Yesterday the Power of Unity Summit organized by the Council on Black Minnesotans, started in St. Paul. It continued today, and will end tomorrow. A few days ago, I mentioned this Summit.
What a memorable weekend this is, filled with discussions, displays, and performances around the experiences, struggles, and achievements of people of African descent.
Among the highlights of yesterday's events was a showing of a documentary recorded specifically for this Summit. It features a number African Americans talking about the history of the Black experience in Minnesota and ends with testimonies of a number of recent African immigrants.
The organizers made a wise and commendable decision to provide space for the expression of both the African and the African-American experience and viewpoint. This was evident right from the beginning of the Summit yesterday. The first plenary session was a conversation between Professor Mahmoud el-Kati (an African-American) and me (a Tanzanian).
The two of us, guided by moderator Adrian Mack's questions, were able to describe and discuss not only the commonalities but also the differences in the historical and contemporary experience of people of African descent. We sought to get the audience to think about the global African experience, in Africa, the Americans, the Middle East and beyond.
We highlighted, as well, the fact that there are differences, and also tensions, among people of African descent. The dispersal of people from Africa to different parts of the world led to different experiences and challenges, which have created different mindsets.
I attended several events today, including a reenactment of the story of Harriet Tubman and Sojourner Truth, seen in the photo at the top of this page, with Jamela Pettiford as Harriet Tubman and Joyce Marrie as Sojourner Truth. In the course of the Harriet Tubman story, Fredrick Douglass made an appearance. As soon as I saw the actress approaching, I knew she was playing Fredrick Douglass. We all played the role of slaves escaping from a plantation through dangerous landscapes.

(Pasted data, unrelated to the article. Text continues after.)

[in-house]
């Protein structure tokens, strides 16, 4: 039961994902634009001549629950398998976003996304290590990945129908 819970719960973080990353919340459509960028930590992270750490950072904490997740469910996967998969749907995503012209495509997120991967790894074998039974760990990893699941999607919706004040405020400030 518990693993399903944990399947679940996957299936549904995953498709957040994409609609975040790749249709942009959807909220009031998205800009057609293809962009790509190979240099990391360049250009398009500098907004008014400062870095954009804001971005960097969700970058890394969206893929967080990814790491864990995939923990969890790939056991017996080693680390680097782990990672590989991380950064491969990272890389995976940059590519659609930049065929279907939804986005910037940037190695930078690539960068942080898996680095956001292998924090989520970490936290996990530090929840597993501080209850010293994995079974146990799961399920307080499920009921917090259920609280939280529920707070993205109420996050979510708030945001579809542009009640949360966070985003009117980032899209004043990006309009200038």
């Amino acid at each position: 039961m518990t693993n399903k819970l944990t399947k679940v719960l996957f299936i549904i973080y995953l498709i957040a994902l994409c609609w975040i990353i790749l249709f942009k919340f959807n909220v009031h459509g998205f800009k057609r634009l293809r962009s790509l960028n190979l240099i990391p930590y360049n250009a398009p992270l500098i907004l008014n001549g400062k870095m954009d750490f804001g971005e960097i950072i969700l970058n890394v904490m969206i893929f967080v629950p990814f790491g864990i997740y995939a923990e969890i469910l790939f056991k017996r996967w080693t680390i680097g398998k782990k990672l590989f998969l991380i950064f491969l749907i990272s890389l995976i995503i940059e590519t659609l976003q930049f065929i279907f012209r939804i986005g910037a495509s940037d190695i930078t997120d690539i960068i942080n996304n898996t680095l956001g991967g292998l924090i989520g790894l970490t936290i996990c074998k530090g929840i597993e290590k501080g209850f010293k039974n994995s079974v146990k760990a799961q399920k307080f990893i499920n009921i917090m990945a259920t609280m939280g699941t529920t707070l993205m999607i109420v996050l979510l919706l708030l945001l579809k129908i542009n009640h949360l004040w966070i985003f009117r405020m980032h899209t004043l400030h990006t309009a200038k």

The other event I want to mention is an artists' panel, seen in the photo on the left, which addressed the following issues:
What do artists need to do to build stronger relations within communities?
How can you make a living as an artist in Minnesota?
How can we increase the value of the arts in Minnesota?
Share your most enterprising idea and what you have done to make it real.
How could the State increase the value proposition for our art?
The Summit has been a rich and varied experience, and here I am only mentioning parts of it, the parts I attended. I must reiterate, however, that I am truly pleased by the incorporation of both Africans and African Americans in the composition of discussion panels, performances, and other activities as well as the food served to participants.
The photo on the left is of Anuak dancers from the border region of South Western Ethiopian and South Sudan.
I am grateful to be participating in this Summit. I have gained a better understanding of the Council on Black Minnesotans and discovered the Minnesota History Center which is hosting the Summit on its premises. As part of its contribution to the Summit, the Historical Society Museum decided to feature, in its bookstore, the books of writers participating in the Summit. I am one of those writers.